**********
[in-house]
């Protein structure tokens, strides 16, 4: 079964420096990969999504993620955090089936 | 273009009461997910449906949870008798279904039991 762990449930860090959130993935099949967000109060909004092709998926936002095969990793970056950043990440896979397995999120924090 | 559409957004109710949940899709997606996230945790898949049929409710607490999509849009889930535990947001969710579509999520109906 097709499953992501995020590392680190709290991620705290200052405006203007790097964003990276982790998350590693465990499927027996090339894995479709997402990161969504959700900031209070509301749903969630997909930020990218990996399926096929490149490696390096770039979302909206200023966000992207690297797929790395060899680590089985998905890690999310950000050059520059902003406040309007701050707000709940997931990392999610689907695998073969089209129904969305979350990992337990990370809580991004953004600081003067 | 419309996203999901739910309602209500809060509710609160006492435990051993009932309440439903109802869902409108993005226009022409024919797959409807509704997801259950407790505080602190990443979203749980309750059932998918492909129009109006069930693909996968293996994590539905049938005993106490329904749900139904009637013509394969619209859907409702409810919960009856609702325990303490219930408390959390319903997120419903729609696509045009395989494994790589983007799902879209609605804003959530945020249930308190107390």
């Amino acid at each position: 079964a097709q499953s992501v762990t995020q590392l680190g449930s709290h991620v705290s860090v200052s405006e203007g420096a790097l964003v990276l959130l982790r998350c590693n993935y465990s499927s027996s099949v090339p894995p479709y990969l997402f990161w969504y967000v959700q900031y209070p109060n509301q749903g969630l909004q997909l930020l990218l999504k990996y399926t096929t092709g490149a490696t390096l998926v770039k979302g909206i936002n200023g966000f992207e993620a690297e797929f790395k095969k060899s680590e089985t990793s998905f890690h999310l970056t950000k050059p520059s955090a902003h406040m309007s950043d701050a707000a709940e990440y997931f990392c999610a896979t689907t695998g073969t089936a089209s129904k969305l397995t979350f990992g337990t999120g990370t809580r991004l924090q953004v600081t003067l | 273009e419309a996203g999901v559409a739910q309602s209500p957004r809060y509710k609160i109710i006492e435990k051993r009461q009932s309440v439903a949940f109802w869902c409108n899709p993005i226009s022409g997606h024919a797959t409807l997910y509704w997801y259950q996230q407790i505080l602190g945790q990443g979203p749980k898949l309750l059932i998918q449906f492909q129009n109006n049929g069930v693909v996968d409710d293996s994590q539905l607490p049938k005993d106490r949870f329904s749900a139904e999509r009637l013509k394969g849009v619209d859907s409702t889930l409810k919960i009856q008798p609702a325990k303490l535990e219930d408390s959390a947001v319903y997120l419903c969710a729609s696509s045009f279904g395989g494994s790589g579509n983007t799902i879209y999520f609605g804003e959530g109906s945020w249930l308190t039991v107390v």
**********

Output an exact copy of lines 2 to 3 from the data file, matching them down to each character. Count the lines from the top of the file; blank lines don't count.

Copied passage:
């Protein structure tokens, strides 16, 4: 079964420096990969999504993620955090089936 | 273009009461997910449906949870008798279904039991 762990449930860090959130993935099949967000109060909004092709998926936002095969990793970056950043990440896979397995999120924090 | 559409957004109710949940899709997606996230945790898949049929409710607490999509849009889930535990947001969710579509999520109906 097709499953992501995020590392680190709290991620705290200052405006203007790097964003990276982790998350590693465990499927027996090339894995479709997402990161969504959700900031209070509301749903969630997909930020990218990996399926096929490149490696390096770039979302909206200023966000992207690297797929790395060899680590089985998905890690999310950000050059520059902003406040309007701050707000709940997931990392999610689907695998073969089209129904969305979350990992337990990370809580991004953004600081003067 | 419309996203999901739910309602209500809060509710609160006492435990051993009932309440439903109802869902409108993005226009022409024919797959409807509704997801259950407790505080602190990443979203749980309750059932998918492909129009109006069930693909996968293996994590539905049938005993106490329904749900139904009637013509394969619209859907409702409810919960009856609702325990303490219930408390959390319903997120419903729609696509045009395989494994790589983007799902879209609605804003959530945020249930308190107390």
């Amino acid at each position: 079964a097709q499953s992501v762990t995020q590392l680190g449930s709290h991620v705290s860090v200052s405006e203007g420096a790097l964003v990276l959130l982790r998350c590693n993935y465990s499927s027996s099949v090339p894995p479709y990969l997402f990161w969504y967000v959700q900031y209070p109060n509301q749903g969630l909004q997909l930020l990218l999504k990996y399926t096929t092709g490149a490696t390096l998926v770039k979302g909206i936002n200023g966000f992207e993620a690297e797929f790395k095969k060899s680590e089985t990793s998905f890690h999310l970056t950000k050059p520059s955090a902003h406040m309007s950043d701050a707000a709940e990440y997931f990392c999610a896979t689907t695998g073969t089936a089209s129904k969305l397995t979350f990992g337990t999120g990370t809580r991004l924090q953004v600081t003067l | 273009e419309a996203g999901v559409a739910q309602s209500p957004r809060y509710k609160i109710i006492e435990k051993r009461q009932s309440v439903a949940f109802w869902c409108n899709p993005i226009s022409g997606h024919a797959t409807l997910y509704w997801y259950q996230q407790i505080l602190g945790q990443g979203p749980k898949l309750l059932i998918q449906f492909q129009n109006n049929g069930v693909v996968d409710d293996s994590q539905l607490p049938k005993d106490r949870f329904s749900a139904e999509r009637l013509k394969g849009v619209d859907s409702t889930l409810k919960i009856q008798p609702a325990k303490l535990e219930d408390s959390a947001v319903y997120l419903c969710a729609s696509s045009f279904g395989g494994s790589g579509n983007t799902i879209y999520f609605g804003e959530g109906s945020w249930l308190t039991v107390v």